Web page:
A Pair of Opposites Kept the Heat On
Between 2008 and 2012, Michigan Democrat Carl Levin and Oklahoma Republican Tom Coburn worked collaboratively as the leaders of the Senate’s Permanent Subcommittee on Investigations, despite Levin’s praise for government’s regulatory role and Coburn, nicknamed “Dr. No,” leaning so far to the right as to be libertarian.
Now that both have left Capitol Hill, they still share common ground on one point: Congress doesn’t do nearly a good enough job in its oversight and investigative role, overall.
“I don’t know if I can assess what Congress is doing now because I left. What I do know is there’s never enough congressional oversight,” Coburn says, particularly criticizing the job done by the Appropriations committees. “One of the reasons I left up there is that Washington doesn’t fix itself. I don’t see anyone leading to do anything to hold the administration accountable and hold Congress accountable.”
Says Levin: “The state is not what it should be.” In addition to investigating government, one of Congress’ really important roles is oversight of parts of the private sector that need government regulation, he says, “like the big banks.”
“Congress,” Levin says, “has not done enough, in my judgment, to do the detailed, bipartisan, in-depth oversight that is important to bring accountability to individuals who have failed to do their job and act responsibly.”
Levin is currently exploring ways to improve oversight from the outside looking in, to stay involved in teaching the value and principles of oversight, although he would not yet comment on any specific plans. Coburn is involved in an effort to bring the states together for a constitutional convention, with many of his ideas aimed at rejiggering Congress.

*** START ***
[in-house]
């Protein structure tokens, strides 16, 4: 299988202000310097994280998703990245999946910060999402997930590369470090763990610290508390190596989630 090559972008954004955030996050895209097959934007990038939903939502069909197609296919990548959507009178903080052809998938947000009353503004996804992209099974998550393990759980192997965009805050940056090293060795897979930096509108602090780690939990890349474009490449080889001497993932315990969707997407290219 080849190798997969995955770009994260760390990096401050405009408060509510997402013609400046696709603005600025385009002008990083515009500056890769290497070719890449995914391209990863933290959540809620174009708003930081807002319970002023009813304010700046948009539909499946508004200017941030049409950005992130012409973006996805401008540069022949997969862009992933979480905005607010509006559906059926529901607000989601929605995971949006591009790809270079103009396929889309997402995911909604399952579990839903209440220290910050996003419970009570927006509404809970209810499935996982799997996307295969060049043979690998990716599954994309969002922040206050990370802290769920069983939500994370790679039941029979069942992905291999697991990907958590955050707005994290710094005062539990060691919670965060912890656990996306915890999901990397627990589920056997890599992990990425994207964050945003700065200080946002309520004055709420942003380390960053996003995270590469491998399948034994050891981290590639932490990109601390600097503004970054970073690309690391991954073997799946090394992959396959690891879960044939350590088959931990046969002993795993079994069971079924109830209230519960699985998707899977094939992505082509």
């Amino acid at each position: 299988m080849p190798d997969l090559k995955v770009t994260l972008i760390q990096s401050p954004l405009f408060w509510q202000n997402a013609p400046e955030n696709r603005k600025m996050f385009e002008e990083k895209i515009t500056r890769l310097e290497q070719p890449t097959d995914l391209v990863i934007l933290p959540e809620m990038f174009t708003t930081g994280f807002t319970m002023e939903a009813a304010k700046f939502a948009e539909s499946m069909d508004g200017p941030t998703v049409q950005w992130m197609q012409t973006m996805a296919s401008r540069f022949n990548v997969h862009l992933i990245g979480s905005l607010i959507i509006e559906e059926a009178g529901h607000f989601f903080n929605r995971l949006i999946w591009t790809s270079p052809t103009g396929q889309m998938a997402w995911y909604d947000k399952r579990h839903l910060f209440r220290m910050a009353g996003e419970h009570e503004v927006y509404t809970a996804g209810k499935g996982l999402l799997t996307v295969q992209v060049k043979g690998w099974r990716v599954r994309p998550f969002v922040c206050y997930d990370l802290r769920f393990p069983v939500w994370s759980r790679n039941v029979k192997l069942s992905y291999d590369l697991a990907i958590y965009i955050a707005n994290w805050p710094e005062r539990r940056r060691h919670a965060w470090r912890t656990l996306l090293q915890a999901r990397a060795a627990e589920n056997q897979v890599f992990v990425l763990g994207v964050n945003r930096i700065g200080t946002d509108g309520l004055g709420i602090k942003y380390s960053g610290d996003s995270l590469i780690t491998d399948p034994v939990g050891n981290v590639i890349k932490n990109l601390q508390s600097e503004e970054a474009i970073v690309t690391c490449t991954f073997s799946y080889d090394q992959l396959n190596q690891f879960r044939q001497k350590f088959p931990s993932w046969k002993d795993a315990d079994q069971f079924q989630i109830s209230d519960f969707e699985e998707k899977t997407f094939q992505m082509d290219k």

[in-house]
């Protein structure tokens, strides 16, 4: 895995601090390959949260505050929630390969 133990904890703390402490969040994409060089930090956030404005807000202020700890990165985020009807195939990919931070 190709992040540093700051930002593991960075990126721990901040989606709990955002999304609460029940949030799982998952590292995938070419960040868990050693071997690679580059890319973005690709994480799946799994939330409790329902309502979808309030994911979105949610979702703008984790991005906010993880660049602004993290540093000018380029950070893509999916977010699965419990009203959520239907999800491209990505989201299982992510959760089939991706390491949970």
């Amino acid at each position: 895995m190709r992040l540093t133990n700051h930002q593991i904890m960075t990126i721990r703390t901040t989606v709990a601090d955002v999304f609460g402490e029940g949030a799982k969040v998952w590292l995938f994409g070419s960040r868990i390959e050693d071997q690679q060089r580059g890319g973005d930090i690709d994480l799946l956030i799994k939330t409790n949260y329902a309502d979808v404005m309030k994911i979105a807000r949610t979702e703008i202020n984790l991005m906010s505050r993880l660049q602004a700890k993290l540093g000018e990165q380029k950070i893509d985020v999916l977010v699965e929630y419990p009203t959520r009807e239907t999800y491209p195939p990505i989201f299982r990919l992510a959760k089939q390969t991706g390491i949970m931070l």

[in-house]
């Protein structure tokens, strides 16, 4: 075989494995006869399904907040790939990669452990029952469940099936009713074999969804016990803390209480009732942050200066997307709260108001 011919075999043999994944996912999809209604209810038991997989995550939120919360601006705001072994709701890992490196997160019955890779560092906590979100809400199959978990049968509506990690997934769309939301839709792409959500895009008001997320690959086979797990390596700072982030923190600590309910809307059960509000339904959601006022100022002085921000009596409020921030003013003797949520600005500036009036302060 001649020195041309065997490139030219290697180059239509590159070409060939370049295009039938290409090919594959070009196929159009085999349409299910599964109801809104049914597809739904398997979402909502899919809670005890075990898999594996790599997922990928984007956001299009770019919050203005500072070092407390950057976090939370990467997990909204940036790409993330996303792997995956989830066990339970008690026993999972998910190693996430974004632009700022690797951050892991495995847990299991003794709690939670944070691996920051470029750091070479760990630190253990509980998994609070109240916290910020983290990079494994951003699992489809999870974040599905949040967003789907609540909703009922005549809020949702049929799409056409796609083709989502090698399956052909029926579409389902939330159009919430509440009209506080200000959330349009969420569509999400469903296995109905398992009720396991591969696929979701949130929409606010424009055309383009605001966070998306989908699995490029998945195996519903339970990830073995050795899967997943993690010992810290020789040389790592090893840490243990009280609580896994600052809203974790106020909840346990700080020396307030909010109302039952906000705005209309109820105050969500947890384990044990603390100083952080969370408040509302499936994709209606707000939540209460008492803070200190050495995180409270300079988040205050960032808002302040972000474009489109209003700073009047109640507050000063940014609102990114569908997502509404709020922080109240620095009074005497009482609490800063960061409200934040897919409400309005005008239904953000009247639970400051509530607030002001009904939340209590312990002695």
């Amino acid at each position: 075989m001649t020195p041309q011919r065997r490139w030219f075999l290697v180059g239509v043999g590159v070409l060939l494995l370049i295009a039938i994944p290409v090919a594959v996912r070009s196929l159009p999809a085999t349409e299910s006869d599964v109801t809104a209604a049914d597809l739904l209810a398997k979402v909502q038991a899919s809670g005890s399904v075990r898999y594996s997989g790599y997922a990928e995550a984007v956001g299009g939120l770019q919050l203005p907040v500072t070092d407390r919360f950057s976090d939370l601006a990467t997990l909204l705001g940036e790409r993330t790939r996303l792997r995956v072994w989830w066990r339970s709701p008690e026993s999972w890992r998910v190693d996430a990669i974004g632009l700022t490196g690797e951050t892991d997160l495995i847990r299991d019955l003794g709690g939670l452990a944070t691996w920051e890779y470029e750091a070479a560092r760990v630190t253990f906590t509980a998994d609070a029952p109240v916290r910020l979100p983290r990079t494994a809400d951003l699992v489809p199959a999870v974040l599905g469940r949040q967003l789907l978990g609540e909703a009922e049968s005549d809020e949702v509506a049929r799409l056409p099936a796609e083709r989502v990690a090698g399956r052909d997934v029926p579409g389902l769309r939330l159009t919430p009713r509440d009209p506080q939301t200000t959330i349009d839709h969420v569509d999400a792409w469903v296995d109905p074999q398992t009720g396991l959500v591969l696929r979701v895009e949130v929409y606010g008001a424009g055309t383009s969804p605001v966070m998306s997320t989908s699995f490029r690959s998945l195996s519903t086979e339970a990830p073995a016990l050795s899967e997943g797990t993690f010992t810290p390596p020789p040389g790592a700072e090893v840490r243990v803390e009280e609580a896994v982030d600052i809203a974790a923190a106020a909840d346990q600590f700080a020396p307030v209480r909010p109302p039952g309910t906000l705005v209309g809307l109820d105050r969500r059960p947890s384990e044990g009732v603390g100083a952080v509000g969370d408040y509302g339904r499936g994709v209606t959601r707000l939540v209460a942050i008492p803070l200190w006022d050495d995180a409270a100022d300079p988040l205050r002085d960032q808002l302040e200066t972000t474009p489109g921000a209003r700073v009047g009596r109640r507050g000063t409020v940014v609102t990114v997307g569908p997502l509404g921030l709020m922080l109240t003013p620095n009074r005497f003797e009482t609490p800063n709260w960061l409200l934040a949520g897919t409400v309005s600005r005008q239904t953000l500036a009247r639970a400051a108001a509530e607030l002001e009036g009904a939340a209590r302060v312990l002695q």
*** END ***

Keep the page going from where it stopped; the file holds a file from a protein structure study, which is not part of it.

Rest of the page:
Both former senators have some best practices they followed while conducting oversight and investigations.
“First you’ve got to be willing to take on powerful interests,” which can be exhausting, since those interests are often represented by talented, high-powered lawyers who tilt the balance toward the wealthy, Levin says.
“Secondly, you’ve got to be willing to take the time to do something in-depth; some of our investigations lasted over a year,” he says. “Third, it’s essential to be bipartisan to avoid some of the highly partisan oversight hearings that occurred in the House.”
Levin says he was referring to the House Oversight and Government Reform Committee under the leadership of California Republican Darrell Issa and the House’s preoccupation with the 2012 assault on the U.S. consulate in Benghazi, Libya.
Coburn’s take on lessons learned: “First of all, you’ve got to try to be fair. If somebody’s cooperating with you, you’ve got to be fair and not rush to judgment. You don’t want to exaggerate the problem, and you lose all credibility when you do it.”
Bipartisanship is important, too, Coburn says, something made easier by Levin’s own inclinations: “I tried to do everything when I was on the oversight committee with him — everything was bipartisan, but we didn’t always come to the same conclusion based on the facts.”
Neither could identify what they considered their best oversight and investigative work over their careers, instead indicating recent work of which they were proud: Levin singled out investigations of the financial industry, while Coburn mentioned the same, as well as an investigation of the Social Security Administration.
Where they differ is in their degree of hope. Levin says he is optimistic about the new leaders of the Investigations subcommittee, Republican Rob Portman of Ohio and Democrat Claire McCaskill of Missouri.
Coburn says “we have a lot of good people” in Congress to conduct oversight. It’s what happens after that’s worrisome.
“The question is not, ‘Do you do oversight and get it out there?’” Coburn says. “The question is, ‘How do you get Congress to act on it once you get it out there?’ We lack the leadership to address those real issues.”